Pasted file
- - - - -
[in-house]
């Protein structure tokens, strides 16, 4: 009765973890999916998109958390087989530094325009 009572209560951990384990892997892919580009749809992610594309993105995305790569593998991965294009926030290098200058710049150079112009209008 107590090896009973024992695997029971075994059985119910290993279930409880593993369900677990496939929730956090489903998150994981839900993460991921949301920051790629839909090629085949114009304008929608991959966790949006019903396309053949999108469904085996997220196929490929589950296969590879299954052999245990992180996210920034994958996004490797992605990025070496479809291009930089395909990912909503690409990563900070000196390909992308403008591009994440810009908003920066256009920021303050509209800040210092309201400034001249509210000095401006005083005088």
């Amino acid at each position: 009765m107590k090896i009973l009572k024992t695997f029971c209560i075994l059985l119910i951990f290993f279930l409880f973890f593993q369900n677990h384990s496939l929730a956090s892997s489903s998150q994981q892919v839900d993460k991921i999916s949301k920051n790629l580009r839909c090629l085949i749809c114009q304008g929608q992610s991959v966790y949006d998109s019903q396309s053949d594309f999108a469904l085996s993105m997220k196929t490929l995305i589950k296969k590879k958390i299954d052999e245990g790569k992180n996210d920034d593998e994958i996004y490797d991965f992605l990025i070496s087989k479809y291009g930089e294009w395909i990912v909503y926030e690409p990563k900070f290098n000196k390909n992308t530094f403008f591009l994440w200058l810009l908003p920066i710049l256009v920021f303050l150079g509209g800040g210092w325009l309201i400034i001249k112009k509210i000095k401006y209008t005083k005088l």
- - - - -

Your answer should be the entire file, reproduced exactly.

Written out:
[in-house]
């Protein structure tokens, strides 16, 4: 009765973890999916998109958390087989530094325009 009572209560951990384990892997892919580009749809992610594309993105995305790569593998991965294009926030290098200058710049150079112009209008 107590090896009973024992695997029971075994059985119910290993279930409880593993369900677990496939929730956090489903998150994981839900993460991921949301920051790629839909090629085949114009304008929608991959966790949006019903396309053949999108469904085996997220196929490929589950296969590879299954052999245990992180996210920034994958996004490797992605990025070496479809291009930089395909990912909503690409990563900070000196390909992308403008591009994440810009908003920066256009920021303050509209800040210092309201400034001249509210000095401006005083005088």
């Amino acid at each position: 009765m107590k090896i009973l009572k024992t695997f029971c209560i075994l059985l119910i951990f290993f279930l409880f973890f593993q369900n677990h384990s496939l929730a956090s892997s489903s998150q994981q892919v839900d993460k991921i999916s949301k920051n790629l580009r839909c090629l085949i749809c114009q304008g929608q992610s991959v966790y949006d998109s019903q396309s053949d594309f999108a469904l085996s993105m997220k196929t490929l995305i589950k296969k590879k958390i299954d052999e245990g790569k992180n996210d920034d593998e994958i996004y490797d991965f992605l990025i070496s087989k479809y291009g930089e294009w395909i990912v909503y926030e690409p990563k900070f290098n000196k390909n992308t530094f403008f591009l994440w200058l810009l908003p920066i710049l256009v920021f303050l150079g509209g800040g210092w325009l309201i400034i001249k112009k509210i000095k401006y209008t005083k005088l």